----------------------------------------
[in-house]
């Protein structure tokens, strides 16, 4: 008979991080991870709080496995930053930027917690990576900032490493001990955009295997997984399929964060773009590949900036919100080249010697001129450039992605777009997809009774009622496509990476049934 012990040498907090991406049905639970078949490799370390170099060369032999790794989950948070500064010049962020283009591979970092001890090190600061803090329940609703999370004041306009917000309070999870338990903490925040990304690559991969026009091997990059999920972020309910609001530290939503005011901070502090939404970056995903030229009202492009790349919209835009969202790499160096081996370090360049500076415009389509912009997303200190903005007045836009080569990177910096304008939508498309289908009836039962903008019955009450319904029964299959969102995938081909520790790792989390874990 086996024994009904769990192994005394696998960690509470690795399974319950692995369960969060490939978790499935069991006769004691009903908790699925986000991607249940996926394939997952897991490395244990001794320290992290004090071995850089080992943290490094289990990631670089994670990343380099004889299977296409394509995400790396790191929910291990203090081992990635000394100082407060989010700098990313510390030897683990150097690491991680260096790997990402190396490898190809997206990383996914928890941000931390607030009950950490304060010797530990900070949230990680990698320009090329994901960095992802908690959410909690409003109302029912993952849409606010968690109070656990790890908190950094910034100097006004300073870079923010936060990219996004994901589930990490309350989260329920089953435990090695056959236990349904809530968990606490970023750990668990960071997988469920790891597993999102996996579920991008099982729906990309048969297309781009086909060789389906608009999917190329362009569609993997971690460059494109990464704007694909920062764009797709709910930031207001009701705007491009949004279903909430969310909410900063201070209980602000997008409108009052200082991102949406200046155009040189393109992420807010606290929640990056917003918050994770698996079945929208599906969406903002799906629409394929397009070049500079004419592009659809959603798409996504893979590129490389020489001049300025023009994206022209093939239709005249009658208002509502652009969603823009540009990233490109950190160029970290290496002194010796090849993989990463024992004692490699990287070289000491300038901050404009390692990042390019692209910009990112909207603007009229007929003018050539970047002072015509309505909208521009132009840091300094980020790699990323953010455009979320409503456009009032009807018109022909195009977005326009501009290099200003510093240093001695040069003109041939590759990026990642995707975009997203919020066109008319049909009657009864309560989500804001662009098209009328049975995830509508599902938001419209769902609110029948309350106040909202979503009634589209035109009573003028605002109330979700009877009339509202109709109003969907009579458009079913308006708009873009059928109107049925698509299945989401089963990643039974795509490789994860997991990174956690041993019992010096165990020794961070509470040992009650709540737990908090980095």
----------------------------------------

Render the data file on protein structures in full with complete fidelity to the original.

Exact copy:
[in-house]
């Protein structure tokens, strides 16, 4: 008979991080991870709080496995930053930027917690990576900032490493001990955009295997997984399929964060773009590949900036919100080249010697001129450039992605777009997809009774009622496509990476049934 012990040498907090991406049905639970078949490799370390170099060369032999790794989950948070500064010049962020283009591979970092001890090190600061803090329940609703999370004041306009917000309070999870338990903490925040990304690559991969026009091997990059999920972020309910609001530290939503005011901070502090939404970056995903030229009202492009790349919209835009969202790499160096081996370090360049500076415009389509912009997303200190903005007045836009080569990177910096304008939508498309289908009836039962903008019955009450319904029964299959969102995938081909520790790792989390874990 086996024994009904769990192994005394696998960690509470690795399974319950692995369960969060490939978790499935069991006769004691009903908790699925986000991607249940996926394939997952897991490395244990001794320290992290004090071995850089080992943290490094289990990631670089994670990343380099004889299977296409394509995400790396790191929910291990203090081992990635000394100082407060989010700098990313510390030897683990150097690491991680260096790997990402190396490898190809997206990383996914928890941000931390607030009950950490304060010797530990900070949230990680990698320009090329994901960095992802908690959410909690409003109302029912993952849409606010968690109070656990790890908190950094910034100097006004300073870079923010936060990219996004994901589930990490309350989260329920089953435990090695056959236990349904809530968990606490970023750990668990960071997988469920790891597993999102996996579920991008099982729906990309048969297309781009086909060789389906608009999917190329362009569609993997971690460059494109990464704007694909920062764009797709709910930031207001009701705007491009949004279903909430969310909410900063201070209980602000997008409108009052200082991102949406200046155009040189393109992420807010606290929640990056917003918050994770698996079945929208599906969406903002799906629409394929397009070049500079004419592009659809959603798409996504893979590129490389020489001049300025023009994206022209093939239709005249009658208002509502652009969603823009540009990233490109950190160029970290290496002194010796090849993989990463024992004692490699990287070289000491300038901050404009390692990042390019692209910009990112909207603007009229007929003018050539970047002072015509309505909208521009132009840091300094980020790699990323953010455009979320409503456009009032009807018109022909195009977005326009501009290099200003510093240093001695040069003109041939590759990026990642995707975009997203919020066109008319049909009657009864309560989500804001662009098209009328049975995830509508599902938001419209769902609110029948309350106040909202979503009634589209035109009573003028605002109330979700009877009339509202109709109003969907009579458009079913308006708009873009059928109107049925698509299945989401089963990643039974795509490789994860997991990174956690041993019992010096165990020794961070509470040992009650709540737990908090980095």